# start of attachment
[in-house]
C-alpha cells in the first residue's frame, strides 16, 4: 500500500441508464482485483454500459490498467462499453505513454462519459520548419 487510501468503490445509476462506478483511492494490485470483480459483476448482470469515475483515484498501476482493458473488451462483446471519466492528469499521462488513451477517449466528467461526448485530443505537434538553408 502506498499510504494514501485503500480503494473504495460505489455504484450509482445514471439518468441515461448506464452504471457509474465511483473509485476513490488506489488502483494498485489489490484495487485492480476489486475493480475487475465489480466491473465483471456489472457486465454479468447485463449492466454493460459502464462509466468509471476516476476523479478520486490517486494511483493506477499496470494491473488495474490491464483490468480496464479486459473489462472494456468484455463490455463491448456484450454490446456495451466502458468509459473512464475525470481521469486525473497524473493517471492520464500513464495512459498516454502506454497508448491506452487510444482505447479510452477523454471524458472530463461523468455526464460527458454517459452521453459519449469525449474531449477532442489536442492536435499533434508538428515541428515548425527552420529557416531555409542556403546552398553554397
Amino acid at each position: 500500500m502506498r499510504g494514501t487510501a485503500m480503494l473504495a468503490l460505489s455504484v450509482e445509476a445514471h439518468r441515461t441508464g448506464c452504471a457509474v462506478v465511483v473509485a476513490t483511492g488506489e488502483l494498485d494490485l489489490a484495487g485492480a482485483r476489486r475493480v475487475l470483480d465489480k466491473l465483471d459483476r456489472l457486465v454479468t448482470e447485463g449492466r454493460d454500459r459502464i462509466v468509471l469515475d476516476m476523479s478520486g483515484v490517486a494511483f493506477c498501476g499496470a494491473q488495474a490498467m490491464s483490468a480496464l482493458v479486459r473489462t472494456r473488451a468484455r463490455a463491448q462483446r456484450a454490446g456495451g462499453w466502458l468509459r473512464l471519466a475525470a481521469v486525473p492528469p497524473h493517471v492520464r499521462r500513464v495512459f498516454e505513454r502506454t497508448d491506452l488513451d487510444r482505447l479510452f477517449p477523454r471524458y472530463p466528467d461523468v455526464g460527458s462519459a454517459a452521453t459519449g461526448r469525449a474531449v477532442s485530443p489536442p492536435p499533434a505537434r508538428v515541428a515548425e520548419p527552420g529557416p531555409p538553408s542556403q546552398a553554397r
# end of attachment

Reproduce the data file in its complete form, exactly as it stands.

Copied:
[in-house]
C-alpha cells in the first residue's frame, strides 16, 4: 500500500441508464482485483454500459490498467462499453505513454462519459520548419 487510501468503490445509476462506478483511492494490485470483480459483476448482470469515475483515484498501476482493458473488451462483446471519466492528469499521462488513451477517449466528467461526448485530443505537434538553408 502506498499510504494514501485503500480503494473504495460505489455504484450509482445514471439518468441515461448506464452504471457509474465511483473509485476513490488506489488502483494498485489489490484495487485492480476489486475493480475487475465489480466491473465483471456489472457486465454479468447485463449492466454493460459502464462509466468509471476516476476523479478520486490517486494511483493506477499496470494491473488495474490491464483490468480496464479486459473489462472494456468484455463490455463491448456484450454490446456495451466502458468509459473512464475525470481521469486525473497524473493517471492520464500513464495512459498516454502506454497508448491506452487510444482505447479510452477523454471524458472530463461523468455526464460527458454517459452521453459519449469525449474531449477532442489536442492536435499533434508538428515541428515548425527552420529557416531555409542556403546552398553554397
Amino acid at each position: 500500500m502506498r499510504g494514501t487510501a485503500m480503494l473504495a468503490l460505489s455504484v450509482e445509476a445514471h439518468r441515461t441508464g448506464c452504471a457509474v462506478v465511483v473509485a476513490t483511492g488506489e488502483l494498485d494490485l489489490a484495487g485492480a482485483r476489486r475493480v475487475l470483480d465489480k466491473l465483471d459483476r456489472l457486465v454479468t448482470e447485463g449492466r454493460d454500459r459502464i462509466v468509471l469515475d476516476m476523479s478520486g483515484v490517486a494511483f493506477c498501476g499496470a494491473q488495474a490498467m490491464s483490468a480496464l482493458v479486459r473489462t472494456r473488451a468484455r463490455a463491448q462483446r456484450a454490446g456495451g462499453w466502458l468509459r473512464l471519466a475525470a481521469v486525473p492528469p497524473h493517471v492520464r499521462r500513464v495512459f498516454e505513454r502506454t497508448d491506452l488513451d487510444r482505447l479510452f477517449p477523454r471524458y472530463p466528467d461523468v455526464g460527458s462519459a454517459a452521453t459519449g461526448r469525449a474531449v477532442s485530443p489536442p492536435p499533434a505537434r508538428v515541428a515548425e520548419p527552420g529557416p531555409p538553408s542556403q546552398a553554397r